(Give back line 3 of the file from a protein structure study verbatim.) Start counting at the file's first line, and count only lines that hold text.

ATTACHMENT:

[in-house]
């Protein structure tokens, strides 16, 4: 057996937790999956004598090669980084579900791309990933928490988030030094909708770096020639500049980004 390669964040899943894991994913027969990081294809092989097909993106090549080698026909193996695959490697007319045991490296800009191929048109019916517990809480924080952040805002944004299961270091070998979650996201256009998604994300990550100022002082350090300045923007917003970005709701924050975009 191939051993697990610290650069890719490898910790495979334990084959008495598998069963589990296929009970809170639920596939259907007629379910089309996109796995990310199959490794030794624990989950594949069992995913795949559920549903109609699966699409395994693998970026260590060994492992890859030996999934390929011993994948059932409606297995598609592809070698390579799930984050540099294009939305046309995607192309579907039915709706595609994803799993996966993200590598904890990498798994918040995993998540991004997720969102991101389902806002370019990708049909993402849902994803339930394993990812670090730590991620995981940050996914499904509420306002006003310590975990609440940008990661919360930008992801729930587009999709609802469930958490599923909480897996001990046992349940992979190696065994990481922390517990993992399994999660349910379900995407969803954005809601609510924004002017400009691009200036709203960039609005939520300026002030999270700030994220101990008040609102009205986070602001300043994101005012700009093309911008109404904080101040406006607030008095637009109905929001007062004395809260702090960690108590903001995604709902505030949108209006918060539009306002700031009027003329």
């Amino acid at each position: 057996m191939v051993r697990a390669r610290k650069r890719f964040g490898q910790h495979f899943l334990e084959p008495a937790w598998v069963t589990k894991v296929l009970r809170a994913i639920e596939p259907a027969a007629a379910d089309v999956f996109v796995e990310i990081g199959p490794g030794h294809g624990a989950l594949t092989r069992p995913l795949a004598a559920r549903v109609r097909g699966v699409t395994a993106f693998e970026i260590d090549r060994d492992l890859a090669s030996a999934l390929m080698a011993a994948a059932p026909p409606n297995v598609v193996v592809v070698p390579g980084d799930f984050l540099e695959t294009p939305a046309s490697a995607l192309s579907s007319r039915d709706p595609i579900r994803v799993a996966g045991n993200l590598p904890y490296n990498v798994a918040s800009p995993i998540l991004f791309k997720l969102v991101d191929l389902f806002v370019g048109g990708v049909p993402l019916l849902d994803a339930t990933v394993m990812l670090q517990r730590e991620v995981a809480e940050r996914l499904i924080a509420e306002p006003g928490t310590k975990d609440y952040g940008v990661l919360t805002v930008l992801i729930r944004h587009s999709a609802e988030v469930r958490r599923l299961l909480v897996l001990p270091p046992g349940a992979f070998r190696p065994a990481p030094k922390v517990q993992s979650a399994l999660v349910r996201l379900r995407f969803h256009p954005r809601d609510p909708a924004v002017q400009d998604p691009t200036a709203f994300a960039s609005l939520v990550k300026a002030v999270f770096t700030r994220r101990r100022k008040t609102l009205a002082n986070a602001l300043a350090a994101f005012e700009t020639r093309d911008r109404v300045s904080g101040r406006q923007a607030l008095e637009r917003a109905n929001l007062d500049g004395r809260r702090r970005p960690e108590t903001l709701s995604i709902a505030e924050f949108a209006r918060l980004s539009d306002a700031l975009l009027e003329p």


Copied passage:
């Amino acid at each position: 057996m191939v051993r697990a390669r610290k650069r890719f964040g490898q910790h495979f899943l334990e084959p008495a937790w598998v069963t589990k894991v296929l009970r809170a994913i639920e596939p259907a027969a007629a379910d089309v999956f996109v796995e990310i990081g199959p490794g030794h294809g624990a989950l594949t092989r069992p995913l795949a004598a559920r549903v109609r097909g699966v699409t395994a993106f693998e970026i260590d090549r060994d492992l890859a090669s030996a999934l390929m080698a011993a994948a059932p026909p409606n297995v598609v193996v592809v070698p390579g980084d799930f984050l540099e695959t294009p939305a046309s490697a995607l192309s579907s007319r039915d709706p595609i579900r994803v799993a996966g045991n993200l590598p904890y490296n990498v798994a918040s800009p995993i998540l991004f791309k997720l969102v991101d191929l389902f806002v370019g048109g990708v049909p993402l019916l849902d994803a339930t990933v394993m990812l670090q517990r730590e991620v995981a809480e940050r996914l499904i924080a509420e306002p006003g928490t310590k975990d609440y952040g940008v990661l919360t805002v930008l992801i729930r944004h587009s999709a609802e988030v469930r958490r599923l299961l909480v897996l001990p270091p046992g349940a992979f070998r190696p065994a990481p030094k922390v517990q993992s979650a399994l999660v349910r996201l379900r995407f969803h256009p954005r809601d609510p909708a924004v002017q400009d998604p691009t200036a709203f994300a960039s609005l939520v990550k300026a002030v999270f770096t700030r994220r101990r100022k008040t609102l009205a002082n986070a602001l300043a350090a994101f005012e700009t020639r093309d911008r109404v300045s904080g101040r406006q923007a607030l008095e637009r917003a109905n929001l007062d500049g004395r809260r702090r970005p960690e108590t903001l709701s995604i709902a505030e924050f949108a209006r918060l980004s539009d306002a700031l975009l009027e003329p």